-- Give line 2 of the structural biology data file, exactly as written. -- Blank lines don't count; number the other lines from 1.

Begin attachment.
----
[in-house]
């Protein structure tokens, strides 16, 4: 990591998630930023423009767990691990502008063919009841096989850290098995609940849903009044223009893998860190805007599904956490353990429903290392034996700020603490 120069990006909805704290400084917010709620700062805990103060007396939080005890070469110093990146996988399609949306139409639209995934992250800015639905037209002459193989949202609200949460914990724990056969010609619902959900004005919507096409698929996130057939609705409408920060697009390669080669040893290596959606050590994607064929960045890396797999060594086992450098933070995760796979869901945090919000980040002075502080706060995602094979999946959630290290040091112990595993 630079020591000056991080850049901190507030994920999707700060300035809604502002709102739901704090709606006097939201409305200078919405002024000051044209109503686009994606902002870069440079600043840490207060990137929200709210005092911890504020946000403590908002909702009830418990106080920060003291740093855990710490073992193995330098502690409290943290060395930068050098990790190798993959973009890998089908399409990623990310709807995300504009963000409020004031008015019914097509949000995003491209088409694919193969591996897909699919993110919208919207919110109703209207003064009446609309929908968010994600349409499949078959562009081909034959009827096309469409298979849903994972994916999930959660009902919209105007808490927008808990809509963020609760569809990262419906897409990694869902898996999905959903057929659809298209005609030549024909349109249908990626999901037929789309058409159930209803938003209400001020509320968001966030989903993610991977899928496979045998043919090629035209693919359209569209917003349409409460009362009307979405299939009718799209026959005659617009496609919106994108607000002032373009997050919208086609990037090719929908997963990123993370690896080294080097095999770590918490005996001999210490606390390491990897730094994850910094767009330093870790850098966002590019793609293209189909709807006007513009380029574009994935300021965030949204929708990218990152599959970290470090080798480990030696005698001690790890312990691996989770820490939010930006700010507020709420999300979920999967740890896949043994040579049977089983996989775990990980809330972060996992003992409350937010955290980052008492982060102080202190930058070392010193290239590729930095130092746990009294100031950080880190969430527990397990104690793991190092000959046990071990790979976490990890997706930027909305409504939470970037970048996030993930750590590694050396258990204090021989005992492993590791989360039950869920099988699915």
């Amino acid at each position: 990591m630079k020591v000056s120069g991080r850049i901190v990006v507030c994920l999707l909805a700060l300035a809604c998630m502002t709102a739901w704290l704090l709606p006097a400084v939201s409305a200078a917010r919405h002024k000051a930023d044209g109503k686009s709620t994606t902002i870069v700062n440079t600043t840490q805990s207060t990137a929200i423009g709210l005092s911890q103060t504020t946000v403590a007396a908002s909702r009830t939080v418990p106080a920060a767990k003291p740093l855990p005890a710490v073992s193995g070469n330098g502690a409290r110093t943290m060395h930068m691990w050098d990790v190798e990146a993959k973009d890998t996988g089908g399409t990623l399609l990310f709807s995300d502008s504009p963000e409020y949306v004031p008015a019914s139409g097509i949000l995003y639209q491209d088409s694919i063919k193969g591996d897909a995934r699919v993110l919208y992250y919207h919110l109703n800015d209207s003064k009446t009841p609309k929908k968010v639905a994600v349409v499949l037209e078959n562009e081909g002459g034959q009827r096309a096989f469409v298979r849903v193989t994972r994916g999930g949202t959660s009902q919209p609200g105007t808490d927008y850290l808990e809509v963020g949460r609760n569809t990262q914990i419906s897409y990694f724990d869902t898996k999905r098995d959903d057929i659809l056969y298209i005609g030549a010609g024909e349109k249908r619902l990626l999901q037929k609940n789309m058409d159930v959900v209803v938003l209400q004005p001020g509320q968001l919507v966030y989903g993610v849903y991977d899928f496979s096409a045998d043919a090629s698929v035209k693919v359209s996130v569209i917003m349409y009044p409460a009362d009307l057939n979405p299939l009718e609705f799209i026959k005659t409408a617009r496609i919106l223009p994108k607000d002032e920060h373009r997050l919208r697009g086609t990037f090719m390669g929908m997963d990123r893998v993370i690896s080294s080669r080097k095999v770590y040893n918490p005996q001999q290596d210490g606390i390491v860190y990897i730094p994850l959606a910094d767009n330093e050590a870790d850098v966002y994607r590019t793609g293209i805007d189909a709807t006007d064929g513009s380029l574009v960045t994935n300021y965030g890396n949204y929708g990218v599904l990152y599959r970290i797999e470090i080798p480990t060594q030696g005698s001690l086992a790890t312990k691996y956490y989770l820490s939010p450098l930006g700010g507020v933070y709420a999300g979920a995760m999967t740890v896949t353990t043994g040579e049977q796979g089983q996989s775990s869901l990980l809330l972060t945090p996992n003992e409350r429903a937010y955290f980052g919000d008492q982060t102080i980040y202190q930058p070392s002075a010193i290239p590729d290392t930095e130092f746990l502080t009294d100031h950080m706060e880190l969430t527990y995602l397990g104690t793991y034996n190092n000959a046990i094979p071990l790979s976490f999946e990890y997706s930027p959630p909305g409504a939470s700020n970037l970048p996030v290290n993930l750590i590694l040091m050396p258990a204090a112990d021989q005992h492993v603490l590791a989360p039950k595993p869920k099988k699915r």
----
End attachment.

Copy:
């Protein structure tokens, strides 16, 4: 990591998630930023423009767990691990502008063919009841096989850290098995609940849903009044223009893998860190805007599904956490353990429903290392034996700020603490 120069990006909805704290400084917010709620700062805990103060007396939080005890070469110093990146996988399609949306139409639209995934992250800015639905037209002459193989949202609200949460914990724990056969010609619902959900004005919507096409698929996130057939609705409408920060697009390669080669040893290596959606050590994607064929960045890396797999060594086992450098933070995760796979869901945090919000980040002075502080706060995602094979999946959630290290040091112990595993 630079020591000056991080850049901190507030994920999707700060300035809604502002709102739901704090709606006097939201409305200078919405002024000051044209109503686009994606902002870069440079600043840490207060990137929200709210005092911890504020946000403590908002909702009830418990106080920060003291740093855990710490073992193995330098502690409290943290060395930068050098990790190798993959973009890998089908399409990623990310709807995300504009963000409020004031008015019914097509949000995003491209088409694919193969591996897909699919993110919208919207919110109703209207003064009446609309929908968010994600349409499949078959562009081909034959009827096309469409298979849903994972994916999930959660009902919209105007808490927008808990809509963020609760569809990262419906897409990694869902898996999905959903057929659809298209005609030549024909349109249908990626999901037929789309058409159930209803938003209400001020509320968001966030989903993610991977899928496979045998043919090629035209693919359209569209917003349409409460009362009307979405299939009718799209026959005659617009496609919106994108607000002032373009997050919208086609990037090719929908997963990123993370690896080294080097095999770590918490005996001999210490606390390491990897730094994850910094767009330093870790850098966002590019793609293209189909709807006007513009380029574009994935300021965030949204929708990218990152599959970290470090080798480990030696005698001690790890312990691996989770820490939010930006700010507020709420999300979920999967740890896949043994040579049977089983996989775990990980809330972060996992003992409350937010955290980052008492982060102080202190930058070392010193290239590729930095130092746990009294100031950080880190969430527990397990104690793991190092000959046990071990790979976490990890997706930027909305409504939470970037970048996030993930750590590694050396258990204090021989005992492993590791989360039950869920099988699915």